The clarification drill from the indomitable Peter King of Sports Illustrated.
Just to clarify," King asked Gilyard. "When you were living in your car, what parts of town did you live in to make sure you were safe?"
"Over by campus a lot. Portions of Corryville. Some places I shouldn't have been downtown," said Gilyard as he told again the story that never gets old of coming off the streets of Cincinnati to this yellow brick road.
"Did you ever feel you were in danger?" King asked and because he always does Gilyard went off on a great answer about getting used to the sounds of ambulance sirens.
Gilyard, the University of Cincinnati wide receiver who is openly campaigning for the Bengals to draft him, has become sort of a media darling of this draft. Not only is his story riveting but he tells the truth. Marshall might cringe a bit at times when Gilyard goes on about his physical ailments to the press, but that's Gilyard.
"Mardy is going to be straight with you all the time; the kid's got nothing to hide," Marshall said.
That's exactly why Gilyard is going to be working with the receivers Sunday and not pulling out of the event so he can just work for the scouts at his March 10 pro day at UC. Marshall, his trainer who runs the gym Ignition in the Cincinnati suburb of Blue Ash, told Gilyard to make the call as they began training.
"I told him that he could sit it out and just work the pro day. He said he didn't want to pull out of the combine, or not do some of the drills like some of the superstars," Mashall said. "He told me he wanted to compete against those guys. And he said he wanted to do it on the biggest stage. The national stage."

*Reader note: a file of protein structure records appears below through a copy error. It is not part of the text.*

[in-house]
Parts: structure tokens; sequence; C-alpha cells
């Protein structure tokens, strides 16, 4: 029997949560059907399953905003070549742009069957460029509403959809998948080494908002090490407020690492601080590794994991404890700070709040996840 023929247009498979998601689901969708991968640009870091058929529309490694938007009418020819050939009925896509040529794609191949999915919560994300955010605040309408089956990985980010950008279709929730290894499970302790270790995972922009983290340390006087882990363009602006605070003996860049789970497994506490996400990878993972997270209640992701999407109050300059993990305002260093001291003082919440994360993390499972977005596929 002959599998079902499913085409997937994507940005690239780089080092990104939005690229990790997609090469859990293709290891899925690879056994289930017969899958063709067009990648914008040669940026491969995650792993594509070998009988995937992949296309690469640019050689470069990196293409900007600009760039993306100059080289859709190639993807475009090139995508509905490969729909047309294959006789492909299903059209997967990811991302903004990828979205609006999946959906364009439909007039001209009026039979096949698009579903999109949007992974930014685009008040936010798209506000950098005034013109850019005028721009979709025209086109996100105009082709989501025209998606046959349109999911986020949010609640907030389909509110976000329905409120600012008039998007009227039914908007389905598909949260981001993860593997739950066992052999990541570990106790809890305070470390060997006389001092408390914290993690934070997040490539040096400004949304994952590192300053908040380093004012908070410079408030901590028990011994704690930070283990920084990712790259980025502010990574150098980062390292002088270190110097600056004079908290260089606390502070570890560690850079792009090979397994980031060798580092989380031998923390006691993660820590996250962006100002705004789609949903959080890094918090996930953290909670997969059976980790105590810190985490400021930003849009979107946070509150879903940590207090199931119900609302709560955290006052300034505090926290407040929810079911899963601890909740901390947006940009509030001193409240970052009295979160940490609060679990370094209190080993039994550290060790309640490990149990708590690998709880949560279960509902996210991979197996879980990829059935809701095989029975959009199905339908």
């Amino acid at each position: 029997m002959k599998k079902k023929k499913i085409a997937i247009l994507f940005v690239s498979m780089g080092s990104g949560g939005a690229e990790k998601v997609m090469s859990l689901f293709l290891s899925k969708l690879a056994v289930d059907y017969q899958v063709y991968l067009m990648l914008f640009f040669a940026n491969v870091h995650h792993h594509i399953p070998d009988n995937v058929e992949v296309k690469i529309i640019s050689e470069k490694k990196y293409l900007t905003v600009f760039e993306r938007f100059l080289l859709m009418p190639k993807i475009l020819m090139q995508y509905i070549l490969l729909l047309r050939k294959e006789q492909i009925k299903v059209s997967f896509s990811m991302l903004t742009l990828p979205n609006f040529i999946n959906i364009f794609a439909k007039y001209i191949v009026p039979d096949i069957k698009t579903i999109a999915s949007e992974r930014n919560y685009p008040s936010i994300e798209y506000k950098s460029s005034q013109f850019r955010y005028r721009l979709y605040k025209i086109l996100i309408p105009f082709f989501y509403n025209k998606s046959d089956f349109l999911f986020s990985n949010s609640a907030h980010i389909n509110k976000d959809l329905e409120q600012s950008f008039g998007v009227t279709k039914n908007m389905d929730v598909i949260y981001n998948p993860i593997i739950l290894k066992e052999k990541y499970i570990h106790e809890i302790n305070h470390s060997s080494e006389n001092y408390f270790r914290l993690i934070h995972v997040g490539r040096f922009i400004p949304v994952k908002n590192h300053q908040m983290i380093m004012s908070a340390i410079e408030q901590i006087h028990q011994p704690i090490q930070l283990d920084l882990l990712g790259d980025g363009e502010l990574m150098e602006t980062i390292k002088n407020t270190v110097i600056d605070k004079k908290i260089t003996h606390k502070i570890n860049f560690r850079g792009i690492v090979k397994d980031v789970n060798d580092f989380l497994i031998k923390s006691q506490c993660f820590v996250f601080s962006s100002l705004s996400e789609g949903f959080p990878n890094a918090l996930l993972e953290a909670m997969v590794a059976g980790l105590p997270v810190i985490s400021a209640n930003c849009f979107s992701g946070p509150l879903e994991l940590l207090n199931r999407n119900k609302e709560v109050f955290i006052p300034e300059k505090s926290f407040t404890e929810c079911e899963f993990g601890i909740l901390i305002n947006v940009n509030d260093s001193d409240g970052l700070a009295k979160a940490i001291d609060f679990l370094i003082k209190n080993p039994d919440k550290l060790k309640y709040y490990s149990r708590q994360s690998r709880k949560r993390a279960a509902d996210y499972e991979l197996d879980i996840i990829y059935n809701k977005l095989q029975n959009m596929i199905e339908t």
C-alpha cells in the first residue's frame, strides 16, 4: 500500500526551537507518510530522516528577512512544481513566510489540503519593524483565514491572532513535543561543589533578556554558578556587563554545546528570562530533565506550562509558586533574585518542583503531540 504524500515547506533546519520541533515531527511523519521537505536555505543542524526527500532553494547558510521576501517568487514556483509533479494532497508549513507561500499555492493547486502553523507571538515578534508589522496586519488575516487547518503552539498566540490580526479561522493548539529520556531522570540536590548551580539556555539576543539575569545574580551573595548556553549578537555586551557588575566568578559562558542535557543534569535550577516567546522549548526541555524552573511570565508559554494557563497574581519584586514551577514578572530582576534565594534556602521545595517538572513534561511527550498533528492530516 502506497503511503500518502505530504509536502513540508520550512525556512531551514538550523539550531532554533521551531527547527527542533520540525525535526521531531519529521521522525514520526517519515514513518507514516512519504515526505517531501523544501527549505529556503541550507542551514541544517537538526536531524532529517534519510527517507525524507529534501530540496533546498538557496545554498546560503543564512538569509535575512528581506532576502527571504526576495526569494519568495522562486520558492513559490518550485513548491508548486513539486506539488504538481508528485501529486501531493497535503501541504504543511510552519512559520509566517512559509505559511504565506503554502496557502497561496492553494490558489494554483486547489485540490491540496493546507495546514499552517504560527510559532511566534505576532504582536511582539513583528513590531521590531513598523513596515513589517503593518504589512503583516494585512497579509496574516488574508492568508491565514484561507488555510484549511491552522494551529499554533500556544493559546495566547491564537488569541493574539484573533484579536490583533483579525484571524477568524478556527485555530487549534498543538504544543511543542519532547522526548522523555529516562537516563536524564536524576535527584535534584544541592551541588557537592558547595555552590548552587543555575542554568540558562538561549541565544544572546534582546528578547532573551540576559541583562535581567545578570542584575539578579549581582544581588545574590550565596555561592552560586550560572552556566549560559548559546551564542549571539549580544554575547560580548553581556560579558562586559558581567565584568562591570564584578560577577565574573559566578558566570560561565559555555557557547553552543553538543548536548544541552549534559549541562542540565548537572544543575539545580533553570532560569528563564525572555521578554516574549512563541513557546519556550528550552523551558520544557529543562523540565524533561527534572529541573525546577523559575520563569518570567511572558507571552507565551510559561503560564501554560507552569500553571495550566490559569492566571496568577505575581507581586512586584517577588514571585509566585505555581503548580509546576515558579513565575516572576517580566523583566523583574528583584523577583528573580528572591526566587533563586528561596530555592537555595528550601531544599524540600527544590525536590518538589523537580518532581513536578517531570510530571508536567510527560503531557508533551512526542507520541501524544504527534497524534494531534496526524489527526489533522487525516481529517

Gilyard has a pretty good stage manager. Marshall is the man who took UC tight end Connor Barwin and turned him into a second round defensive end here last year when he led the defensive line in five categories and finished second in the 40-yard. And Marshall is off to a good start this year.
One of his nine guys working at this combine, Pittsburgh's Dorin Dickerson, ran a 4.43-second 40-yard dash. He's one of a dozen players that have been working in Marshall's new Florida office in Naples. Another 12 are in Blue Ash with a total of six agents represented.
"(Barwin) told me, `Listen to Clif. Buy into what he says.' He knows what he's talking about and it shows," said Gilyard, who has been working in Naples.
But Marshall has a warning. Gilyard isn't going to put up astounding Barwin numbers.
"He's not going to be a top tester like that, but he's a football player," Marshall said. "He runs for the nine route, not the 40-yard dash. He knows the game and he plays hard. Testing isn't his thing, but he'll be solid. He's been focused in training and the big thing is, he wants to do it. He's a gamer."
A bad 40 (high 4.5s) could knock Gilyard out of the second round. As it is, there are those that think with his 4.5 speed he may be just a slot guy and is a No. 3 or No. 4 receiver who is a kick returner and not a No. 2 and that his slight build (just 187 pounds on nearly six feet) is going to be a problem against big cornerbacks.
But Gilyard has been battling knocks his whole life, so why stop now? You could feel the competitiveness oozing off the podium during his media session here Saturday.
"It's going to be good," he said of his 40 time and when asked what he considered good he said, "It would be better than a 4.55, I can tell you that."
Whatever drill he runs that he likes he won't do March 10 in Clifton. If he doesn't like one, he'll do it on the 10th.
There is mutual interest so the Bengals are going to be anxiously watching in both places. Gilyard has already spent a bunch of time around them so he wasn't too surprised when they said they wouldn't hook up with him this trip. But that ended one day.
"They pulled me off to the side yesterday and we had an informal meeting," Gilyard said with a smile. "That was nice of them to do."
He survived the King clarification drill, so how hard can a 4.49 be?